The next morning (Saturday) I put the dog on cheaper dog food at half rations for a week, and blocked his doggie door from the inside. I raised the hood on my Buick, everything looked fine. But I knew that little bastard was in there somewhere, most likely hiding behind the coil, giving me the mouse finger.
I removed the air cleaner and found a multi-room nest made for a King mouse. In one portion of the nest, made from enough insulation to provide an R rating of 36, was a small pile of pebbles (I suppose to retain heat after I had turned the car off) in a separate pile was neatly stacked Purina Dog Chow Nuggets and in another area was a sleeping chamber lined with leaves, but the crucial piece of evidence was a valve stem plastic cap laying in the center of the nest.

I called the dog back inside the garage for another meeting. I asked him if he had any idea how many trips that mouse had to make up and down the tire to accumulate such a vast storehouse of the dogs own food, not to mention the warming pebbles and the building materials. He had no answer, just sat there looking dumb.

Throughout the course of the day I had all the tires repaired where the car sat, while the dog watched, as if he were trying to learn something.(doubtful)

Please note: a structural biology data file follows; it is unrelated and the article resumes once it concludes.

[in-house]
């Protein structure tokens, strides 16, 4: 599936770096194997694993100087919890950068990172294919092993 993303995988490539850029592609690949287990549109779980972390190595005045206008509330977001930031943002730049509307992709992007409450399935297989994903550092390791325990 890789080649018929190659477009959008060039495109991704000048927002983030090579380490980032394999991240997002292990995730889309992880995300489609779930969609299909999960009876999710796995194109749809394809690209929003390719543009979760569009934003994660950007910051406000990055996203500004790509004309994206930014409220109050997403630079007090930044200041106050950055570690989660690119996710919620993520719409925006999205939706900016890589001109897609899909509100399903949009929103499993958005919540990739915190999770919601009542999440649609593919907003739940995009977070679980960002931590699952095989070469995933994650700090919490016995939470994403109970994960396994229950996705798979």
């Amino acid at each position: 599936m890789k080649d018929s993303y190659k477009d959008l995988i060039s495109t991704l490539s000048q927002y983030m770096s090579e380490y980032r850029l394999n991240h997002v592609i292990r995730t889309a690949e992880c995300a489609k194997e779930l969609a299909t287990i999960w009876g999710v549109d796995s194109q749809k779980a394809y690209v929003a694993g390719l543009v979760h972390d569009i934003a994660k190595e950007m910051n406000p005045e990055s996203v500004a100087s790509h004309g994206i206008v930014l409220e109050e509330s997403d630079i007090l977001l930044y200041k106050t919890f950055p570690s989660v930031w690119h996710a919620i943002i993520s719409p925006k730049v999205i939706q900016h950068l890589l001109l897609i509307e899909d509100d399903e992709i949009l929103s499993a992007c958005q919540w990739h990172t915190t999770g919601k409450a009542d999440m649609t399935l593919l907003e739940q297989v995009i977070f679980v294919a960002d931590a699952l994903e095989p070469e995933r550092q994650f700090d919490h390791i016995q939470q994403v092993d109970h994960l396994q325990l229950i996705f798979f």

I parked the car outside in the driveway, hoping the mouse would seek shelter elsewhere, now that his humble abode had been dismantled.

Sunday morning brought new challenges in the form of about three feet of snow. I looked out the kitchen window for the dog, but no dog. I figured he must be in the garage because my back yard was surrounded by a six foot high chain link fence. So I checked the garage, again no dog. So I got dressed and went outside to look for the dog or his body. When I got outside I could see a snow drift that I couldn’t see from the window. The drift was a big one and went from the ground to the roof of my garage. Where my dog was walking around like he was a ranger in a fire tower.

Monday morning I started the Buick, sure that the mouse was just an unpleasant memory. I drove North on University Avenue, a one way. It was about 5:40 am.
I’m driving along about 35 miles an hour and all of a sudden I find myself eyeball to eyeball with the mouse, he’s looking at me and hanging on to the windshield wiper with his little front paws.